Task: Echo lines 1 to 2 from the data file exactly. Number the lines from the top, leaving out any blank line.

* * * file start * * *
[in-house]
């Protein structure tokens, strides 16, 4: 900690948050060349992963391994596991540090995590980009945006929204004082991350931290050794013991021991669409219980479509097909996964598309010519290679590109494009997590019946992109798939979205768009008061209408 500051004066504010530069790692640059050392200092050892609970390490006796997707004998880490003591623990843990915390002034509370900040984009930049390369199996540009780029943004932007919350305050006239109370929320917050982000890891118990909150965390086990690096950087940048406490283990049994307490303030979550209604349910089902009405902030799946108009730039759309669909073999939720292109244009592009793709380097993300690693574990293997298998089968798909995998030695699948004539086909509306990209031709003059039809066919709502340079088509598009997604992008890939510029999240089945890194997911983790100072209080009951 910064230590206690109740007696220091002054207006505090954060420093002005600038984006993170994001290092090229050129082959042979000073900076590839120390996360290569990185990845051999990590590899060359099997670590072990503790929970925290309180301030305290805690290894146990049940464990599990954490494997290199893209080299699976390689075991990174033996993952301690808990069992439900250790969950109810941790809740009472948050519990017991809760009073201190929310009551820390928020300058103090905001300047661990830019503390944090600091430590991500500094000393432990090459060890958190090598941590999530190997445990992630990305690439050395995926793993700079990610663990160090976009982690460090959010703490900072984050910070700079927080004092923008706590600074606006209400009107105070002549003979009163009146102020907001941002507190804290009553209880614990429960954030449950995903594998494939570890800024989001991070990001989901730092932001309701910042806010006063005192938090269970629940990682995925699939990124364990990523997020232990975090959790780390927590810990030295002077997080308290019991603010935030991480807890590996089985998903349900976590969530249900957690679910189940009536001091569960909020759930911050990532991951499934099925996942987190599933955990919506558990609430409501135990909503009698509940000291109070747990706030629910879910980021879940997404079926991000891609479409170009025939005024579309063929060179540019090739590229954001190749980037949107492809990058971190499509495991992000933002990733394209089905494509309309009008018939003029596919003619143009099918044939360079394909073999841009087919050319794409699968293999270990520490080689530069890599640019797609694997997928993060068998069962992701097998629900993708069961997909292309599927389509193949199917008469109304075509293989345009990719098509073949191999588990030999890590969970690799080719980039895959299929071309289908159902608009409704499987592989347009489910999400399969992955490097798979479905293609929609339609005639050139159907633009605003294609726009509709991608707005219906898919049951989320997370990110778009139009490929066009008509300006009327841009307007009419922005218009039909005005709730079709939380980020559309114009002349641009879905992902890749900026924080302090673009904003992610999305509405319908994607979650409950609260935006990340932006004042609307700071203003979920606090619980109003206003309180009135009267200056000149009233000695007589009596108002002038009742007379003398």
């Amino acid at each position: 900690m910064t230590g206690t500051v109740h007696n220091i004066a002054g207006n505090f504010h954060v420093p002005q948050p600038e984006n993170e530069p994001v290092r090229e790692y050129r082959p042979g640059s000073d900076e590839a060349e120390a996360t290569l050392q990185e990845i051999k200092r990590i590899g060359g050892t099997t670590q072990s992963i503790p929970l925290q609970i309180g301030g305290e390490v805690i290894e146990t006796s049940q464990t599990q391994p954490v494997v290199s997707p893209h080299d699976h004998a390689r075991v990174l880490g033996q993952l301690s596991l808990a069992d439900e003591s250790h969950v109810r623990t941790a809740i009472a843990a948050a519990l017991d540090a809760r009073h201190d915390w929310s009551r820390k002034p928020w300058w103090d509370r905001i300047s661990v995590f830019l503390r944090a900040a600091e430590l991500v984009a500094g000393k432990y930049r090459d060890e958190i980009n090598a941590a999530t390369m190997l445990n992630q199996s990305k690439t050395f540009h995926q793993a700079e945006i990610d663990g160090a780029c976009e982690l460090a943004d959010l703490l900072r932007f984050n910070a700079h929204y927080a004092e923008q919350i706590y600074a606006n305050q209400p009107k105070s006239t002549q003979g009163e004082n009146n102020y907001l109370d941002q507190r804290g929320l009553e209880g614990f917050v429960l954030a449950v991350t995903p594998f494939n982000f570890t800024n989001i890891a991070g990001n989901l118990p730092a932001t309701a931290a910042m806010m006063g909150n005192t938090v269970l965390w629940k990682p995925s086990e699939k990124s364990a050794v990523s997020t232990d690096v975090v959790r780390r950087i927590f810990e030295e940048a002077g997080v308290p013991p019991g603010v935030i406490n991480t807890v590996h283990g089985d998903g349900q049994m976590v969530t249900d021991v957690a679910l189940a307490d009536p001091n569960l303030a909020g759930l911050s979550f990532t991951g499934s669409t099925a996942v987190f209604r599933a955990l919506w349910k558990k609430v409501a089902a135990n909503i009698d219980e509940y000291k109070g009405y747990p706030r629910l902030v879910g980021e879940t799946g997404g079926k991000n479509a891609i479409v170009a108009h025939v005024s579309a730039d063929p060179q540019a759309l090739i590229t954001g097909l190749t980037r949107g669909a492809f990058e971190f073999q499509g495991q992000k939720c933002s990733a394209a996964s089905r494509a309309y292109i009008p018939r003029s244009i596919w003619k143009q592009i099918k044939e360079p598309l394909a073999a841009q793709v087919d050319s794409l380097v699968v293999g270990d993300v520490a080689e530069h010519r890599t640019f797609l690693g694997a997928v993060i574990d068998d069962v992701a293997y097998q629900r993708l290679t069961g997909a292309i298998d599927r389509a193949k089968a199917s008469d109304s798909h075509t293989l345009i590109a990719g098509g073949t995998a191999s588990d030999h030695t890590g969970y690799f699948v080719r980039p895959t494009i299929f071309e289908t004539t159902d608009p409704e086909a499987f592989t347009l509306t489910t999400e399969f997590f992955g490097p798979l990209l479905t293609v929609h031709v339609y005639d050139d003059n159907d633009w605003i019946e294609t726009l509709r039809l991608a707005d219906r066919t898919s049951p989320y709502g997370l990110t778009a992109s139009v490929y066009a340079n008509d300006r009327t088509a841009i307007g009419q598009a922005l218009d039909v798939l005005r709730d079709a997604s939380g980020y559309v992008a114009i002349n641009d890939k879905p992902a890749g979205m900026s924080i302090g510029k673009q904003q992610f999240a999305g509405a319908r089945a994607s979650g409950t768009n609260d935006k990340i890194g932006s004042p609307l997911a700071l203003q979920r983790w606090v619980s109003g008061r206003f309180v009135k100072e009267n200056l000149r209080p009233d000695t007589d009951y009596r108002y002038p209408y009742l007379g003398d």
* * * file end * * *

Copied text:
[in-house]
């Protein structure tokens, strides 16, 4: 900690948050060349992963391994596991540090995590980009945006929204004082991350931290050794013991021991669409219980479509097909996964598309010519290679590109494009997590019946992109798939979205768009008061209408 500051004066504010530069790692640059050392200092050892609970390490006796997707004998880490003591623990843990915390002034509370900040984009930049390369199996540009780029943004932007919350305050006239109370929320917050982000890891118990909150965390086990690096950087940048406490283990049994307490303030979550209604349910089902009405902030799946108009730039759309669909073999939720292109244009592009793709380097993300690693574990293997298998089968798909995998030695699948004539086909509306990209031709003059039809066919709502340079088509598009997604992008890939510029999240089945890194997911983790100072209080009951 910064230590206690109740007696220091002054207006505090954060420093002005600038984006993170994001290092090229050129082959042979000073900076590839120390996360290569990185990845051999990590590899060359099997670590072990503790929970925290309180301030305290805690290894146990049940464990599990954490494997290199893209080299699976390689075991990174033996993952301690808990069992439900250790969950109810941790809740009472948050519990017991809760009073201190929310009551820390928020300058103090905001300047661990830019503390944090600091430590991500500094000393432990090459060890958190090598941590999530190997445990992630990305690439050395995926793993700079990610663990160090976009982690460090959010703490900072984050910070700079927080004092923008706590600074606006209400009107105070002549003979009163009146102020907001941002507190804290009553209880614990429960954030449950995903594998494939570890800024989001991070990001989901730092932001309701910042806010006063005192938090269970629940990682995925699939990124364990990523997020232990975090959790780390927590810990030295002077997080308290019991603010935030991480807890590996089985998903349900976590969530249900957690679910189940009536001091569960909020759930911050990532991951499934099925996942987190599933955990919506558990609430409501135990909503009698509940000291109070747990706030629910879910980021879940997404079926991000891609479409170009025939005024579309063929060179540019090739590229954001190749980037949107492809990058971190499509495991992000933002990733394209089905494509309309009008018939003029596919003619143009099918044939360079394909073999841009087919050319794409699968293999270990520490080689530069890599640019797609694997997928993060068998069962992701097998629900993708069961997909292309599927389509193949199917008469109304075509293989345009990719098509073949191999588990030999890590969970690799080719980039895959299929071309289908159902608009409704499987592989347009489910999400399969992955490097798979479905293609929609339609005639050139159907633009605003294609726009509709991608707005219906898919049951989320997370990110778009139009490929066009008509300006009327841009307007009419922005218009039909005005709730079709939380980020559309114009002349641009879905992902890749900026924080302090673009904003992610999305509405319908994607979650409950609260935006990340932006004042609307700071203003979920606090619980109003206003309180009135009267200056000149009233000695007589009596108002002038009742007379003398």